Abdul Qadeer Khan was the “father” of the Pakistani atomic bomb. He died on October 10, at the age of 85, in Islamabad. This metallurgical engineer trained in Germany, Belgium and the Netherlands was not only the founder of Pakistan’s nuclear program, but a controversial figure, who found himself at the center of one of the world’s biggest proliferation scandals.
For Pakistan, he will remain a hero, whose photo adorns shops, buses and trucks; the man who allowed the country to rise to the level of nuclear powers, like India, the historical enemy. The possession of the supreme weapon has always been considered in the “land of the pure” as an element of national pride.
The race for the atom began in 1971 after the third war with India, which marked the defeat of Islamabad and resulted in the independence of East Pakistan, the future Bangladesh, supported by the Indians. Zulfikar Ali Bhutto, Pakistani Prime Minister between 1973 and 1977, convinced himself that nuclear capacity could ensure “strategic parity” with his neighbor, better endowed in terms of conventional armament.
But New Delhi had a head start and passed its first nuclear test on May 18, 1974. It was the moment that Abdul Qadeer Khan chose to offer his services to the Pakistani prime minister. Born on 1er April 1936 in Bhopal, India, the scientist has always harbored a personal animosity towards his country of birth that he was forced to leave five years after the partition of the British Empire in 1947 to join Pakistan . He did not support the second partition of the country with the loss of Bangladesh.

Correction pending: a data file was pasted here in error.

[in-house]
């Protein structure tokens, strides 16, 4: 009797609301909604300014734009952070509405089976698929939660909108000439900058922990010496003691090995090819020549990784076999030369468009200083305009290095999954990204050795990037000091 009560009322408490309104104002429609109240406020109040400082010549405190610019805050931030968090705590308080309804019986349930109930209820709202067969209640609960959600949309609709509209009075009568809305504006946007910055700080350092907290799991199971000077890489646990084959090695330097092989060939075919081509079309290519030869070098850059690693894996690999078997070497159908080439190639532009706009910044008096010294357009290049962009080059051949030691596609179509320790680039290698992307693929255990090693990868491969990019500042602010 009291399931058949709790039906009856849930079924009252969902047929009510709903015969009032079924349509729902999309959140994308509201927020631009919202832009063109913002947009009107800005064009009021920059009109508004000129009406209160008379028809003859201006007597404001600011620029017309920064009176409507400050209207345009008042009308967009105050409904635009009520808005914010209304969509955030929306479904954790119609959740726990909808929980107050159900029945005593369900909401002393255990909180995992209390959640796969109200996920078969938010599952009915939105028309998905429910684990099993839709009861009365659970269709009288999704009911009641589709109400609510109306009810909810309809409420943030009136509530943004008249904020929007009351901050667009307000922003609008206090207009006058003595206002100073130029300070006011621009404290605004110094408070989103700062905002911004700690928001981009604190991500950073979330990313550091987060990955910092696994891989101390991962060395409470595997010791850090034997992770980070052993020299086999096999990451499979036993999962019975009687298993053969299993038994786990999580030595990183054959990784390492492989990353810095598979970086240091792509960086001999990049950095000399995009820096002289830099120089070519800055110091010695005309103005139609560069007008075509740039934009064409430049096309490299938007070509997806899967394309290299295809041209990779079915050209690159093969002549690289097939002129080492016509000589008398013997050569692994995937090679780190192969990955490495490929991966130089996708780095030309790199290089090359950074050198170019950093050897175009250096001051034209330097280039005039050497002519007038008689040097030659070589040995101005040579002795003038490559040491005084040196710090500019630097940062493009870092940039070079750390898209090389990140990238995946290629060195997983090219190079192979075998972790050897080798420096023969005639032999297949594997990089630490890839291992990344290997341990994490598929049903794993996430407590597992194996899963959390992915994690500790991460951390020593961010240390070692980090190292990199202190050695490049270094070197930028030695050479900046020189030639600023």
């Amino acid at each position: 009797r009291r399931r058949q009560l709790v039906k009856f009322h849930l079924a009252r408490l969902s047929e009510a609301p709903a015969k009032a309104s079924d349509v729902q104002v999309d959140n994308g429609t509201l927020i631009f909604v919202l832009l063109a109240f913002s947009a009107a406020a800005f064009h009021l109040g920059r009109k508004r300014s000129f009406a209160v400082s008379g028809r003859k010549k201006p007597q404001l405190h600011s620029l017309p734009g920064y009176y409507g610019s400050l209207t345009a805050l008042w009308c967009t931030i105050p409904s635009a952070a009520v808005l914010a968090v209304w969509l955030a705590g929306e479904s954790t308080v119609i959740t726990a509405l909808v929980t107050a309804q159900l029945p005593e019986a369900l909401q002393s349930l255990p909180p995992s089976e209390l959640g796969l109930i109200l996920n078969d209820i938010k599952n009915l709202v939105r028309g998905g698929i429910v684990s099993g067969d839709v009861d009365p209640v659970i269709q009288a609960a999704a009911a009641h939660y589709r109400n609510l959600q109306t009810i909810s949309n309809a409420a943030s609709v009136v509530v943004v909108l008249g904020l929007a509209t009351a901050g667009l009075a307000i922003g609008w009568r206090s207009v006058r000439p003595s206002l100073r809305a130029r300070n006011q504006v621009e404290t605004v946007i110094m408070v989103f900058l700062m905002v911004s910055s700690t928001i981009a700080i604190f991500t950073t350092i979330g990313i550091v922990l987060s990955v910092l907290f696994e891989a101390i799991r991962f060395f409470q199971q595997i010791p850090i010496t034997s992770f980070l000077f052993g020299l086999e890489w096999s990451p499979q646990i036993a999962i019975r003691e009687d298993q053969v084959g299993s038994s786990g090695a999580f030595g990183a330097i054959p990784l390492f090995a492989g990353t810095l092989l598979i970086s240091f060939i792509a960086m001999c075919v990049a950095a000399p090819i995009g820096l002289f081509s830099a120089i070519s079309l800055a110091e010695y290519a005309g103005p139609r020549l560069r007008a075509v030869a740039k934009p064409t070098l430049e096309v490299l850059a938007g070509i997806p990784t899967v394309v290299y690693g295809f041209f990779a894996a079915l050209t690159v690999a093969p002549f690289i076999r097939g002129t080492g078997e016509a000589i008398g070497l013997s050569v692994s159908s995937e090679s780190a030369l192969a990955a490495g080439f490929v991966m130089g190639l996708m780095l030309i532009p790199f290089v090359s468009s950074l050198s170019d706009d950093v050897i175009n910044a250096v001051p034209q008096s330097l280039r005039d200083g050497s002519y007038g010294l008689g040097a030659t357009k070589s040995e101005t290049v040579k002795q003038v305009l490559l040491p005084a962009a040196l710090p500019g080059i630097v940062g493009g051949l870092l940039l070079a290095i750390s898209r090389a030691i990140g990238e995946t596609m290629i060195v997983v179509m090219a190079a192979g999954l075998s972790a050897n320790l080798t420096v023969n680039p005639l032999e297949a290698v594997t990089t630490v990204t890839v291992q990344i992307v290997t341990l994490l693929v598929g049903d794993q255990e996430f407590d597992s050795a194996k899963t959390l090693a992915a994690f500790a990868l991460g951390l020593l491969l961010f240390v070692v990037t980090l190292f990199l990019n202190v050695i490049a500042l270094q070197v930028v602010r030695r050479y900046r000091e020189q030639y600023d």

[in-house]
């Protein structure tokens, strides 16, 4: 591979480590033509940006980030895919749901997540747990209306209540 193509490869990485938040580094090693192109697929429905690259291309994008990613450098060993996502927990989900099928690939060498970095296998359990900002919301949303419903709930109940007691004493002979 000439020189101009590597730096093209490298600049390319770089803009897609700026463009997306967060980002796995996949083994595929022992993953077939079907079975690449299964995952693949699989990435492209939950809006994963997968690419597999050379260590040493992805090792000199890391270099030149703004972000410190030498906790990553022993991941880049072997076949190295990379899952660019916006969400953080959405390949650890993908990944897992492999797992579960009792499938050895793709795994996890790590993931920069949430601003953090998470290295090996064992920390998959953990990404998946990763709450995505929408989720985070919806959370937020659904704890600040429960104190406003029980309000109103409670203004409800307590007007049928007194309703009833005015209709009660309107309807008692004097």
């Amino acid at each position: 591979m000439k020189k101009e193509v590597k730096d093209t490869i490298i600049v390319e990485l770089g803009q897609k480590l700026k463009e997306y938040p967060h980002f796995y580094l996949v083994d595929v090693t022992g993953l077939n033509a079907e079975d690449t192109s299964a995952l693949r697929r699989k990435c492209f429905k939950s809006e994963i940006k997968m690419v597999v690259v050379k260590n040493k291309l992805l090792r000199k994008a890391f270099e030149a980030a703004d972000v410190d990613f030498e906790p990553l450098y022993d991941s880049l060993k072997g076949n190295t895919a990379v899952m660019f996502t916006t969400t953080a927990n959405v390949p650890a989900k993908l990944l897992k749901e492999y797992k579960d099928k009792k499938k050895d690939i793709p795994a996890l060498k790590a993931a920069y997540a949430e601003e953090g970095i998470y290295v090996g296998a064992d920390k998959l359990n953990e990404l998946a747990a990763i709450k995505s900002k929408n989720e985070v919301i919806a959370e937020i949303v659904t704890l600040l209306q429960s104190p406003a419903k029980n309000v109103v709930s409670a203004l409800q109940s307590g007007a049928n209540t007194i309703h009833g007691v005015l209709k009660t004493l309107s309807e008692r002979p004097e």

Theft of blueprints
Since 1972, he has worked in the Netherlands for the Physical Dynamics Research Laboratory, a subcontractor of the Dutch partner Urenco, a consortium of British, German and Dutch companies created to develop the enrichment of uranium through the use of ultracentrifuges. Abdul Qadeer Khan, who was hired as a translator to transcribe German documents into Dutch, manages to acquire crucial information about this technology.
In 1975, he left the Netherlands with his wife, a British national, and his two daughters, after stealing blueprints of centrifuges and the list of suppliers, mainly European, from which he could obtain parts. The Pakistani prime minister appointed him in 1976 to lead the uranium enrichment program.
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